1 9 5 2 – 1 9 5 4 (USA)
52 x 30 minute episodes
Stage and screen comedians Bud Abbott (born William Abbott) and Lou Costello (born Louis Francis Cristillo) brought their routines to television in a half-hour situation comedy series that was first released in 1952.
The Abbott and Costello Show revived many of the duo’s most successful skits, such as the celebrated “who’s on first?” and “moving candle” routines, that had already made them famous on radio and in films.
Co-starring with Bud and Lou on the show was blonde screen beauty Hillary Brooke, who played herself as the boys’ neighbour. Hillary’s sophisticated demeanour and classy English accent made her a perfect foil for the team’s zany, low-comic style.
Also appearing as regulars on the show were the tall, full-figured actress Joan Shawlee, the short, bald comedian Bobby Barbar, Costello’s real-life brother-in-law Joe Kirk (as Mr Bacciagalupe), Gordon Jones (as Mike Kelly the cop), Joe Besser (as mischief-maker Stinky Jones), comedians Sid Fields and Milt Bronson, and Bud and Lou’s pet chimp, Bingo (who dresses like Lou in checkered jacket and grey hat).
Filmed at the Hal Roach lot in Hollywood where Laurel and Hardy had created their masterpieces 20 years earlier, the series depicted Abbott and Costello as out-of-work and down-at-heel actors living together in a Los Angeles apartment house called The Fields Rooming House (at 214 Brookline Avenue in Hollywood), run by their irritable, cigar-chewing landlord, played by Sid Fields.
The rules of the rooming house are quite strict: No cooking cabbage in the apartment; No door slamming; No loud radio playing after 9:30; No pets; No babies.
Bud frequently exclaims, “We’ve got to raise some money” as he and Lou are always behind in their seven dollar a week rent and finding work becomes a priority. When they can’t find work, they sell what little valuables they have at Hock Shop Harry’s.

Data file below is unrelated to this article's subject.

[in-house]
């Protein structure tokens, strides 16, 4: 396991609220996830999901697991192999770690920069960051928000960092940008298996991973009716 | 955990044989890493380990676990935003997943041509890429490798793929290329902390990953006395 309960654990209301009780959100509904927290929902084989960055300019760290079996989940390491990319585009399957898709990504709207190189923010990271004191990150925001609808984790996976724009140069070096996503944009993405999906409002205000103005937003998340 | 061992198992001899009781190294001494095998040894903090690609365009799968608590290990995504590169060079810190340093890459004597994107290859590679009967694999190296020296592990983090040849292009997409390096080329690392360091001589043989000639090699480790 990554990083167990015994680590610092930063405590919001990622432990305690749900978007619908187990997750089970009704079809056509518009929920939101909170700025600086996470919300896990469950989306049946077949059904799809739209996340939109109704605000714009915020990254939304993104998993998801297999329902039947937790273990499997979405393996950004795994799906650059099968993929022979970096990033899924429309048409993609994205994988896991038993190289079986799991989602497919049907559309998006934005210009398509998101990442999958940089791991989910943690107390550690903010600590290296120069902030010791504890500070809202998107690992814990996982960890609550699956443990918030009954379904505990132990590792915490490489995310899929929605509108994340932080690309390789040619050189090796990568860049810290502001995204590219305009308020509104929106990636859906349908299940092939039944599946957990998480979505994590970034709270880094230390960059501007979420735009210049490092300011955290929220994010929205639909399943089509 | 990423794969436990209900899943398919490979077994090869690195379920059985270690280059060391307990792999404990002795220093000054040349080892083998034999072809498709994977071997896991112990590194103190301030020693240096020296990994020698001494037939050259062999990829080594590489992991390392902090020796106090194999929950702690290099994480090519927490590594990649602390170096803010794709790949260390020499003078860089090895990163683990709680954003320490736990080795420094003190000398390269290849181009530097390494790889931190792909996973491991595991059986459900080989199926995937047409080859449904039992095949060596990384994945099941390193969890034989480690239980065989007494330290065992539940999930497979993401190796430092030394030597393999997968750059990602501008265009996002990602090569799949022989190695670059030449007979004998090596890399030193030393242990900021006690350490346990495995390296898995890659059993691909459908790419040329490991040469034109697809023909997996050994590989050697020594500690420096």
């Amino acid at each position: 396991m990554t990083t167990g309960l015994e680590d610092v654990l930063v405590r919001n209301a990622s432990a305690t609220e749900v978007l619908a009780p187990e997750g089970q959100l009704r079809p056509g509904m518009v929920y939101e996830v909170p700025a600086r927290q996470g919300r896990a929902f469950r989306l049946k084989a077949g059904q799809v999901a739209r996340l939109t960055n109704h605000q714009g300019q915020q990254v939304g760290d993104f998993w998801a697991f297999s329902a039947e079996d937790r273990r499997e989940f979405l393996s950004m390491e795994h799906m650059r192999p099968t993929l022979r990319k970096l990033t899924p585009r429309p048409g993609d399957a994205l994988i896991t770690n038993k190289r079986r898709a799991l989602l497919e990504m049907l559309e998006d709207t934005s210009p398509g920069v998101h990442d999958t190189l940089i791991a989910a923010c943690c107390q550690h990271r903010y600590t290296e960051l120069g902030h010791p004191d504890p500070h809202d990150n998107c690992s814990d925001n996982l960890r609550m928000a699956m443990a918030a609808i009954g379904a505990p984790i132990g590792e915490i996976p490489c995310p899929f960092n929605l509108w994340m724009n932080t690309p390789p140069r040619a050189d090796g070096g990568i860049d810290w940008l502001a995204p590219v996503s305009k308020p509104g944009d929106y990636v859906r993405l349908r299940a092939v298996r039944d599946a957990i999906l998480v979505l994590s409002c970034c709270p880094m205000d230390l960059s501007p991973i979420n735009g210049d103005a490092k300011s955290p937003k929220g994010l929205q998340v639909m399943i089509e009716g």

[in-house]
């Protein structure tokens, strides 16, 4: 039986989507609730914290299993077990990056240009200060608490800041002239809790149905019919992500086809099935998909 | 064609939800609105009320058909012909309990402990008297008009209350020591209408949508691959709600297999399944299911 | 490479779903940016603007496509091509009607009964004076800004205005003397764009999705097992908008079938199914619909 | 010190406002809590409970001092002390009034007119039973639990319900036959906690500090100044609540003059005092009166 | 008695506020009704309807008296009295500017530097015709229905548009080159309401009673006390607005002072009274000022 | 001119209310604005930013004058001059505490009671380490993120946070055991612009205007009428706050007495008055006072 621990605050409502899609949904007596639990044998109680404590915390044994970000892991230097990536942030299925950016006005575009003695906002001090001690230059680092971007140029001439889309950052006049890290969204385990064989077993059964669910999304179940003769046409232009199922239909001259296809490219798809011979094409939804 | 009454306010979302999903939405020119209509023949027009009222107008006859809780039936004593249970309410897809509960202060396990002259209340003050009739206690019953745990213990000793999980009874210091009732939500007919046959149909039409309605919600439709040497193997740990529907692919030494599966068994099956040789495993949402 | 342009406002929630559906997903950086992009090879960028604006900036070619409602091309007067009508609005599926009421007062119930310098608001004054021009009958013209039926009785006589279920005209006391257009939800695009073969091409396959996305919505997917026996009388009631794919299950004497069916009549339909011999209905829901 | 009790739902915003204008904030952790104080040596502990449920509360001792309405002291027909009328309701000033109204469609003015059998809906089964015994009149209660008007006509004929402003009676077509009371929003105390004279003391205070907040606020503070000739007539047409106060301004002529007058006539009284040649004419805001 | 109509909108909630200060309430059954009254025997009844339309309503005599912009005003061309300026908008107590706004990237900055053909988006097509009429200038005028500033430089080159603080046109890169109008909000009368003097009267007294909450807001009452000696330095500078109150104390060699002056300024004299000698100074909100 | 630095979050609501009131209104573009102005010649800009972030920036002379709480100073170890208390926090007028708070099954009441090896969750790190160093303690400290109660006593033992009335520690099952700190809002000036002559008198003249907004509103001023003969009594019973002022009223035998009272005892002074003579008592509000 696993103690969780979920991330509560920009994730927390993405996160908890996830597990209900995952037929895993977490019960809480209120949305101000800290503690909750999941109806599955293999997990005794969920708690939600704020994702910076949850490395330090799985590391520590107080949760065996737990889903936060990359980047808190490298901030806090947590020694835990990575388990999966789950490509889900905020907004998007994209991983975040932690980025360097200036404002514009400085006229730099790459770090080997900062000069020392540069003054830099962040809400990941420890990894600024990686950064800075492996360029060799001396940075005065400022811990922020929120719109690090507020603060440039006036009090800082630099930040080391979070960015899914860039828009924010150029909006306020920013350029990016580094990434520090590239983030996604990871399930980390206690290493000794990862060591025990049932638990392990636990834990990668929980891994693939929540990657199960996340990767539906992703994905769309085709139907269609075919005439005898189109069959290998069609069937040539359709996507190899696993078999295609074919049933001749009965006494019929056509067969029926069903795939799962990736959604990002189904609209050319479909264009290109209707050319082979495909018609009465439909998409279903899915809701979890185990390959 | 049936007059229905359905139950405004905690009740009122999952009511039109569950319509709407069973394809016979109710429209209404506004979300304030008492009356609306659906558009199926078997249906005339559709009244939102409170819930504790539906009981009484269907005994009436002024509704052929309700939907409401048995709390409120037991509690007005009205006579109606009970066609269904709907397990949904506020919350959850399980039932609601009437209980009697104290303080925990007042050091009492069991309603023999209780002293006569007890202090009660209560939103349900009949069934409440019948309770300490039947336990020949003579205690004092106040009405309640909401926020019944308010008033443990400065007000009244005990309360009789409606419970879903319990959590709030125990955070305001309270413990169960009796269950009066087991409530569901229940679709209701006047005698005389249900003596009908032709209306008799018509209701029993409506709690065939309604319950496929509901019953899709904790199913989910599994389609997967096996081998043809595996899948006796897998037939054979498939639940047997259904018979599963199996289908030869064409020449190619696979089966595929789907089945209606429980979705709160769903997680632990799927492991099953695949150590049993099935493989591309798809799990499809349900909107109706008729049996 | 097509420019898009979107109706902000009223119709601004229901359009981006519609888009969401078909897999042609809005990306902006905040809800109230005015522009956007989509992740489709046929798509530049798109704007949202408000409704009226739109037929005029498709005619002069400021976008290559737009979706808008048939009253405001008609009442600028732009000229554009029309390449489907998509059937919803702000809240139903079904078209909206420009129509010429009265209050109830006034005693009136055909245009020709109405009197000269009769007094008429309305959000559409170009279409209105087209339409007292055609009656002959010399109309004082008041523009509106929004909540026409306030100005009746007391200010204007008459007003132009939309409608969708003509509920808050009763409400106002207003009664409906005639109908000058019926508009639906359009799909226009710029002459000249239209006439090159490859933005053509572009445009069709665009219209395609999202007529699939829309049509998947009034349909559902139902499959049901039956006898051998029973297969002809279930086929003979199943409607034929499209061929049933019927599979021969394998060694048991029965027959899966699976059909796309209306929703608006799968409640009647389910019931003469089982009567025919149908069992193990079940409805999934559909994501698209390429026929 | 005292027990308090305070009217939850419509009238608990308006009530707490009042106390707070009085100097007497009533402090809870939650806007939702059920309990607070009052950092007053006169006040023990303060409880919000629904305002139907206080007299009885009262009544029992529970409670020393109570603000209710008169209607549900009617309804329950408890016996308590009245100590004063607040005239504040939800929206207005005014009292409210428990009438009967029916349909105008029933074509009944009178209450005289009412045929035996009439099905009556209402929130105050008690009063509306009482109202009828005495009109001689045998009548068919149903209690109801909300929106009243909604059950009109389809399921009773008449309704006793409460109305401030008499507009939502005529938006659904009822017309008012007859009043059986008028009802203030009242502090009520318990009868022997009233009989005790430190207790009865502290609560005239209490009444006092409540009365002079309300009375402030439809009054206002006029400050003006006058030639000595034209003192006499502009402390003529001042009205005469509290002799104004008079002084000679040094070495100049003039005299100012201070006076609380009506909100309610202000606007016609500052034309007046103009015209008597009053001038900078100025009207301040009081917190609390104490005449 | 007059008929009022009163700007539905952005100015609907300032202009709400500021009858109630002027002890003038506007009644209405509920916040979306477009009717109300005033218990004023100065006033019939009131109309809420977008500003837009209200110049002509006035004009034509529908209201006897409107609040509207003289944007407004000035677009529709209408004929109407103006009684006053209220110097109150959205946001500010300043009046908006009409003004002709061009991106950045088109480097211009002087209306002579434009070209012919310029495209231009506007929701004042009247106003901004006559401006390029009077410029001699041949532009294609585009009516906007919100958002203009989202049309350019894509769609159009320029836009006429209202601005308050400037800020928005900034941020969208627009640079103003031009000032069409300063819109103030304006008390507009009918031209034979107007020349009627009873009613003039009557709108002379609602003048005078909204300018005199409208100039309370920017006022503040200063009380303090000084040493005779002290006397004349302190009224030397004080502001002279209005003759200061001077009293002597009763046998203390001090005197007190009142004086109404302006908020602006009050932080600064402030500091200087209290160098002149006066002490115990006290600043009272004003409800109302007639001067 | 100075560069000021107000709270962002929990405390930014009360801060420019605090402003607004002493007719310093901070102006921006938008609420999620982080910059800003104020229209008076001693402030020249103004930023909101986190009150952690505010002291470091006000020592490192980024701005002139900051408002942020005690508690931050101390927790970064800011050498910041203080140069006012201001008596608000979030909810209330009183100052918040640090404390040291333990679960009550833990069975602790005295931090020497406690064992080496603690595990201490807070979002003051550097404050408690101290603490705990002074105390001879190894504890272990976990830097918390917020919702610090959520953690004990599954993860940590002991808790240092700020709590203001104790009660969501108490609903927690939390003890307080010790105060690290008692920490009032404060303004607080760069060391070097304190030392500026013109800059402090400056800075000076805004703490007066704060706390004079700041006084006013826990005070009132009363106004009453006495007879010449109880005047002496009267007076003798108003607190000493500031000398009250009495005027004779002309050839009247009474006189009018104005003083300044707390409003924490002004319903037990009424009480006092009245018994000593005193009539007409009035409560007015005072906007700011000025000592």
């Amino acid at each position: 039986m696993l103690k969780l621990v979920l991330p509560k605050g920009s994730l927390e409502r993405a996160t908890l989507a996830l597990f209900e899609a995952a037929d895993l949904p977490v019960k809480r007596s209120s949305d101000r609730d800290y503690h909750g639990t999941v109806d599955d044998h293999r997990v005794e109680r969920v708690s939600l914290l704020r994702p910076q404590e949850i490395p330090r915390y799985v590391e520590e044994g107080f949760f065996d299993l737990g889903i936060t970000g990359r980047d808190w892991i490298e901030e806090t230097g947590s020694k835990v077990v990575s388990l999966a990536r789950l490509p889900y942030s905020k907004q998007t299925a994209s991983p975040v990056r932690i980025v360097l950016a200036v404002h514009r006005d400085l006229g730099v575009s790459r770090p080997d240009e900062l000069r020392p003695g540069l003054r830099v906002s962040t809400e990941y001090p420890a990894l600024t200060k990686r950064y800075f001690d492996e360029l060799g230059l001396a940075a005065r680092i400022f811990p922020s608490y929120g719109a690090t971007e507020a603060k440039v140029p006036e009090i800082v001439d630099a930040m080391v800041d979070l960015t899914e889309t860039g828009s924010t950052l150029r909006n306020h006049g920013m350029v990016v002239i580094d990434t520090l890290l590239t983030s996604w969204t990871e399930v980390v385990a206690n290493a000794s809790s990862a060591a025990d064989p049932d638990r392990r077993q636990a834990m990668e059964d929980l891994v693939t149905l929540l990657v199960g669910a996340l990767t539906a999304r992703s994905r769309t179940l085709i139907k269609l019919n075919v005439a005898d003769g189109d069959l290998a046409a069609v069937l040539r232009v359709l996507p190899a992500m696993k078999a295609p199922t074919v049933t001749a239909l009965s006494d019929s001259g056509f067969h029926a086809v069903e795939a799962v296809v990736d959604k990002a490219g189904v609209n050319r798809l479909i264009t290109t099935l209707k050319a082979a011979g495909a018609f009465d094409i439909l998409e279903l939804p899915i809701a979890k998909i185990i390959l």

Bud and Lou did have several jobs throughout the series run. These mostly one-day employment opportunities included being waiters at Brodie’s Sea Food Restaurant; wallpaper hangers; pest exterminators; pet store owners; delivery boys for the Susquehanna Hat Company on Fluegel Street and soda jerks.
Bud and Lou also tried their hand at becoming cops by attending police rookie school.
While Sidney Fields was primarily the landlord, he also played a number of relatives who were supposedly
top men in their fields (such as Professor Melonhead the judo expert, Lawyer Claude Melonhead, and Judge Melonhead).
Many of the regular cast members left the show after the 26th episode when the show began to feature more structured situation comedies after exhausting most of their vaudeville sketch material and pretty much every worthwhile routine from their 38 movies.
Even though only 52 episodes were ever made, the show stayed on the air in the US for over 50 years in almost constant re-runs.
The Abbott and Costello partnership broke up in 1956, reputedly on amicable terms. Two years later, however, Abbott sued Costello, alleging that he was being denied his share of the money ($222,666) made from the TV series.
In 1967, an animated Hanna-Barbera series – The Abbott and Costello Cartoon Show – appeared on television, with Abbott providing his own voice. Unfortunately, Lou Costello had passed away seven years before the cartoon series was released so his voice was provided by Stan Irwin.
Sidney Fields (Landlord)
Mike The Cop (Mike Kelly)